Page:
After driving to Le Mans umpteen times in my life, somehow I still manage to screw up the queue for the Péage on multiple occasions! Just when I think I’ve got the signs and symbols covered in my mind, disaster is always around the corner and the now infamous reverse manoeuvre gets initiated. I decided to do some research into become the Grand Master of French toll road driving and this is what I found…
UK residents now enjoy access to the Telepeage transponder for automatic payments on French toll roads, which was previously not available to them. This means you easily skip the tollgate queues by driving straight through. In some cases, the barrier rises on your approach and you can cruise through. More often than not, however, you will have to slow to a crawl as you approach the barrier and wait for it to rise. Here is our quick how to guide on using toll roads in France.
The advantage of the Telepeage transponder
If you order the transponder in the UK, it conveniently deducts payments from your bank account, so you don’t need to worry about Euros and conversions and whatnot. It’s also convenient for right-hand drive vehicles because you can drive through without having to contend with ticket/pay points that cater to left-hand drive cars.
The expense (which is not much to begin with) is a one-off because the battery lasts for 5 years and when it dies you can exchange it for a fresh one free of charge.
About Using and Paying Tolls in France
More than 4200 miles of highway run on a system of tolls. The toll ways are owned and maintained by different companies so you will travel and pay in differing segments as you travel across the country. In fact most French autoroutes are toll motorways, and their entrances are marked on blue signs with the word “Péage”.
You can read the key rates for 2017 here, which allows you to choose your destination and works out the rates from there. In general, you can expect to pay between 10 and 60 Euros which can add up if you’re not careful. Most people pay by with tickets or cash but if you’re a regular user you can get a Telepeage transponder which gets you through the fast lane without having to stop and pay. All the toll operators fall under the ASFA umbrella (the association of French motorways) which makes the Liber-t telepeage scheme viable. Visit www.saneftolling.co.uk/how-does-it-work, for full details on how to use the automatic toll payment service and install the transponder in your car.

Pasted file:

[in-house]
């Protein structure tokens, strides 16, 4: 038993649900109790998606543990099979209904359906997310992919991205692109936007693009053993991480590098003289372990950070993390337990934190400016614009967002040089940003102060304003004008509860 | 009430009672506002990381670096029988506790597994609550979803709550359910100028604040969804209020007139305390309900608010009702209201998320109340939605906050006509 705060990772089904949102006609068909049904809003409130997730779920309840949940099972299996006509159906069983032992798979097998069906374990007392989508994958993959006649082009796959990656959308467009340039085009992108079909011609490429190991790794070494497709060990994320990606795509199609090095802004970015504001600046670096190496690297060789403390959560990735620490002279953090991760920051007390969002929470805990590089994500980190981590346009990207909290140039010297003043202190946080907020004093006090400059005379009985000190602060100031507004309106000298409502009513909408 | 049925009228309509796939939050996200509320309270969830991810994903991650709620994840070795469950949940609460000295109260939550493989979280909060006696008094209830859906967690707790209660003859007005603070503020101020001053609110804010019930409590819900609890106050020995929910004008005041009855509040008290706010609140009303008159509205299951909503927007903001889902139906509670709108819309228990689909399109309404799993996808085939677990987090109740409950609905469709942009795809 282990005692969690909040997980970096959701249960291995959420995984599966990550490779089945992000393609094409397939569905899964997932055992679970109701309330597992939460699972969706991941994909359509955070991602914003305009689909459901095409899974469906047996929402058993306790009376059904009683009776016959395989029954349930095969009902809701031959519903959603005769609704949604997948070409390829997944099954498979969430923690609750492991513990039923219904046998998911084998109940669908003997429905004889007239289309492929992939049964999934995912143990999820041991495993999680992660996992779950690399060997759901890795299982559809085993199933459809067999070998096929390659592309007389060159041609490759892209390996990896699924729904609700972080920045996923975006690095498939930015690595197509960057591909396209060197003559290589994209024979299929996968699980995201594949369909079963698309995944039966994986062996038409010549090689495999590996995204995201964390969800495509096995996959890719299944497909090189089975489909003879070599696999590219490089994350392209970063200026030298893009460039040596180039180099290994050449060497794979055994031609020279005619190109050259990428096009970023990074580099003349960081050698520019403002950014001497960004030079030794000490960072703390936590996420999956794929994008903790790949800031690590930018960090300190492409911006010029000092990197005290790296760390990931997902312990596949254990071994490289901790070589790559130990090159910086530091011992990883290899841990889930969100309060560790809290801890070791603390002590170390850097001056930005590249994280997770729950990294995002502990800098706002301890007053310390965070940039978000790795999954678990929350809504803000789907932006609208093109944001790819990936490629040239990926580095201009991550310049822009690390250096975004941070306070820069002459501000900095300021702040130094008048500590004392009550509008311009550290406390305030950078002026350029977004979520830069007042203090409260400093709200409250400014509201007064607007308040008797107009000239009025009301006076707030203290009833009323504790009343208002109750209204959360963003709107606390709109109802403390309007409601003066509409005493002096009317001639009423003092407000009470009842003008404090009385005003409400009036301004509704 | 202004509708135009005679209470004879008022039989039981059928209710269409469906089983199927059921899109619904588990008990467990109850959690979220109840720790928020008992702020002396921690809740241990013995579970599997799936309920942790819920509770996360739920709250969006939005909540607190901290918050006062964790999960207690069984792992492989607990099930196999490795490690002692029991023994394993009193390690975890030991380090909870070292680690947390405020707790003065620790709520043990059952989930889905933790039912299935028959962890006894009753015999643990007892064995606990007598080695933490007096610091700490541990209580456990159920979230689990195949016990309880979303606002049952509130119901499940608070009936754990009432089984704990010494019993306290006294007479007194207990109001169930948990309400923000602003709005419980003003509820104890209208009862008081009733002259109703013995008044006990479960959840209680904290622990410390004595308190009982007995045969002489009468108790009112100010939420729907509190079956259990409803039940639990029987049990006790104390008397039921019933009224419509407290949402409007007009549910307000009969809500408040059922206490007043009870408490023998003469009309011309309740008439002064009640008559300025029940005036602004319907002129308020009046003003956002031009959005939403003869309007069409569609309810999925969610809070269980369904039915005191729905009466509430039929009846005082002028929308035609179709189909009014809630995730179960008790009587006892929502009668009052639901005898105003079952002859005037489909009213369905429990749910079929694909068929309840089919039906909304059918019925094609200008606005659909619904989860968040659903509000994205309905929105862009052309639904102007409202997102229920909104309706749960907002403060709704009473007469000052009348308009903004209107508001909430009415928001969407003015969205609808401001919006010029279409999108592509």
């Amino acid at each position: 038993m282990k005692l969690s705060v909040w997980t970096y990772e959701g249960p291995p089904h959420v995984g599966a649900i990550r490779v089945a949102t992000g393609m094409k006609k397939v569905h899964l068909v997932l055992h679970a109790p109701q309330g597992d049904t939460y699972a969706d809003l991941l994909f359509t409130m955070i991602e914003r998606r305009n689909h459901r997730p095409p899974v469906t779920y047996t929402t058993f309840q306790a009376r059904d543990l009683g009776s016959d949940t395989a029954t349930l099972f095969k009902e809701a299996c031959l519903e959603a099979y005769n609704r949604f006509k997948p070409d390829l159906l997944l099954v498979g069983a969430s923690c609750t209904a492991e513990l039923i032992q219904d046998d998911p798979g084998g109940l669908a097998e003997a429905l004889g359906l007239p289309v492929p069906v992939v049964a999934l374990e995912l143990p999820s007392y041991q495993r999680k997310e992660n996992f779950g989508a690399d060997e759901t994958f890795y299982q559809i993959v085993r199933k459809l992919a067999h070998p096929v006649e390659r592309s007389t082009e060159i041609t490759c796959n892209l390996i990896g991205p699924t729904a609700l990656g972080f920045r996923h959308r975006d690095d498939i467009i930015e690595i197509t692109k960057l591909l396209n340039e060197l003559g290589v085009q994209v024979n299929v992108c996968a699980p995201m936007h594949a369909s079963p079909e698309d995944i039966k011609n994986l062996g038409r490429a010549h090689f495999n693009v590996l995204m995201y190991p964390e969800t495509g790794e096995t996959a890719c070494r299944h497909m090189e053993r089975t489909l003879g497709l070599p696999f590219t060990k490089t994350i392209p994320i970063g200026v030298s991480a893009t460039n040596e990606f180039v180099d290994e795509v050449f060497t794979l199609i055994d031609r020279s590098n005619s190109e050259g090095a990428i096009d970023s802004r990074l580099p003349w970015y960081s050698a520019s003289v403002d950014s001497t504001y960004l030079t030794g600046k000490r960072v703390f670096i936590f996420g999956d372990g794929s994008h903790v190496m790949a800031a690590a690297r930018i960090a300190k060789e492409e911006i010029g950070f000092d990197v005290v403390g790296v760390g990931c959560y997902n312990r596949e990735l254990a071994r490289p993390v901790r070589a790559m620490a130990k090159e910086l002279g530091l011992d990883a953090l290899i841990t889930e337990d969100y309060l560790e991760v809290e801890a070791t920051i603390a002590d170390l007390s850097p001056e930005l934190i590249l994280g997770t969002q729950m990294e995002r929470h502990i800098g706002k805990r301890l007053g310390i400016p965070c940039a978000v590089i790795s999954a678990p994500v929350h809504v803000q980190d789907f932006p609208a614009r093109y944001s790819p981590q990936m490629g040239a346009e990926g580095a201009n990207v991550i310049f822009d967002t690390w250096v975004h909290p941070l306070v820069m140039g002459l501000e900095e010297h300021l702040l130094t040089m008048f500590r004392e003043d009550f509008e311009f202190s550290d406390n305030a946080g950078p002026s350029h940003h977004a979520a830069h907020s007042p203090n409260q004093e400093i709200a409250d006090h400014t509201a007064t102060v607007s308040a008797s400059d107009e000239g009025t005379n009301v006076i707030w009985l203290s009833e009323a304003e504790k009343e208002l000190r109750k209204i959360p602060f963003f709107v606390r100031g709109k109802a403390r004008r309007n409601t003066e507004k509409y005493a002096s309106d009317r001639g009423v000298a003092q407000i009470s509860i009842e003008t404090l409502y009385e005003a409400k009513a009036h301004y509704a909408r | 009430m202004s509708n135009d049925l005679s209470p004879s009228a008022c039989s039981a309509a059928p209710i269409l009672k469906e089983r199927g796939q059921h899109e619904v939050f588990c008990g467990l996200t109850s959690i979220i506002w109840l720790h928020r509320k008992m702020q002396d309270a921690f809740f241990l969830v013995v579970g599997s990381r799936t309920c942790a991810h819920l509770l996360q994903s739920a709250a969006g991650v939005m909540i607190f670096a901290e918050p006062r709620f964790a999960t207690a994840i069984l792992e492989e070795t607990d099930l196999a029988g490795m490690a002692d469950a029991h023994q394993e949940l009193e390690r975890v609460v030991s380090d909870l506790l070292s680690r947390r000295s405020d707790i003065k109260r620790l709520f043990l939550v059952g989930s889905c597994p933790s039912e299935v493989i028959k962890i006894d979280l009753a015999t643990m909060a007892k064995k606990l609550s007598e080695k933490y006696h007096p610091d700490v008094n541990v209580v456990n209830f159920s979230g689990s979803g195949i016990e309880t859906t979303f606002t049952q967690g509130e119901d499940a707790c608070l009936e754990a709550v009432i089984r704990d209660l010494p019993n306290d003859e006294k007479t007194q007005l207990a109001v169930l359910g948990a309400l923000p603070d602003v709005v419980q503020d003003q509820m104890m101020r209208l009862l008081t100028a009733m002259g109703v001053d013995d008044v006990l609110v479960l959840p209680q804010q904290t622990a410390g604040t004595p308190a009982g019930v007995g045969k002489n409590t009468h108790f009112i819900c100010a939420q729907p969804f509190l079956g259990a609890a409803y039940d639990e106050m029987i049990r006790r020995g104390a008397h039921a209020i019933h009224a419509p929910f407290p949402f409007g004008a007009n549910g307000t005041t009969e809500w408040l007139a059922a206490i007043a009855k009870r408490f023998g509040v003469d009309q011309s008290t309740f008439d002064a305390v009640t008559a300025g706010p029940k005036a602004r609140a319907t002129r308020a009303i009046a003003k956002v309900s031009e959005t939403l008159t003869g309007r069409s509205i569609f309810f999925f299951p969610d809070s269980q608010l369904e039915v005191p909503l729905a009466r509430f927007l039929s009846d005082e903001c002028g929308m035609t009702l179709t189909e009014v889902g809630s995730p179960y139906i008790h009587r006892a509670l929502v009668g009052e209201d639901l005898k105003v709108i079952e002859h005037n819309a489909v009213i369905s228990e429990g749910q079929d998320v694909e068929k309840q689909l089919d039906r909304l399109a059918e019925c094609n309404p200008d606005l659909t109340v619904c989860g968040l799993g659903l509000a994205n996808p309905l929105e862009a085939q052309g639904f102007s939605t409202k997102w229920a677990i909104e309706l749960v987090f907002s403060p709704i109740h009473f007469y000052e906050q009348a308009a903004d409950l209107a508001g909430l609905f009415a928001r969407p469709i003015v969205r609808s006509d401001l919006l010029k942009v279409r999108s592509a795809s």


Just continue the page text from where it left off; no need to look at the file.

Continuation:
Use this link to obtain €5 off your fees, if you plan to install the transponder. It’s currently only €16 a year plus charges.
Understanding the Signs
As a UK driver, the signs can be confusing when you drive up to them as we aren’t used to them. Here is a quick rundown of what you need to know beforehand.
Upon entering the highway you may only need to take a card or ticket and pay later. This is what the sign looks like to collect a card or ticket from the automated machine.
Once you reach the payment stations you need to quickly decide what lanes to use. These lanes will be one of four things:
- Reserved for automatic payments – Telepeage
- Accepting credit cards (CB)
- Accepting coins (will show coins on the sign)
- Has an attendant present (has a blue sign depicting an attendant)
This is the lane you need to go through if you use a Telepeage transponder for automatic payments.
This is the lane to go through if you are paying with a ticket or card (note the CB sign).
Look for this sign if you want to pay with coins or cash.
Always have cash handy as not all foreign cards are accepted by the machines. If you do not have coins handy look for the blue attendant sign.
Service or Rest Stops
Rest stops are a great way to stretch your legs on a drive across France. There are two different service stops or ‘aires’ in France: one has food and fuel; the other just has picnic tables and toilets. They typically alternate. The food and fuel type rest stop will be indicated with the emblem of the fuel company as shown below, while the picnic spot is shown as such with a table and tree; also shown below.
Some good routes to take on the autoroute from the north if you wish to avoid Paris include:
- take the A16 towards Rouen then the A84 to Brittany
- take the A16, the A28 then the A87 to the south-west of France
- take the A26, direction Dijon, then the A39 and A4 to the Alps
- take the A26, direction Dijon, the A31, A6, A7 to the Provence and the south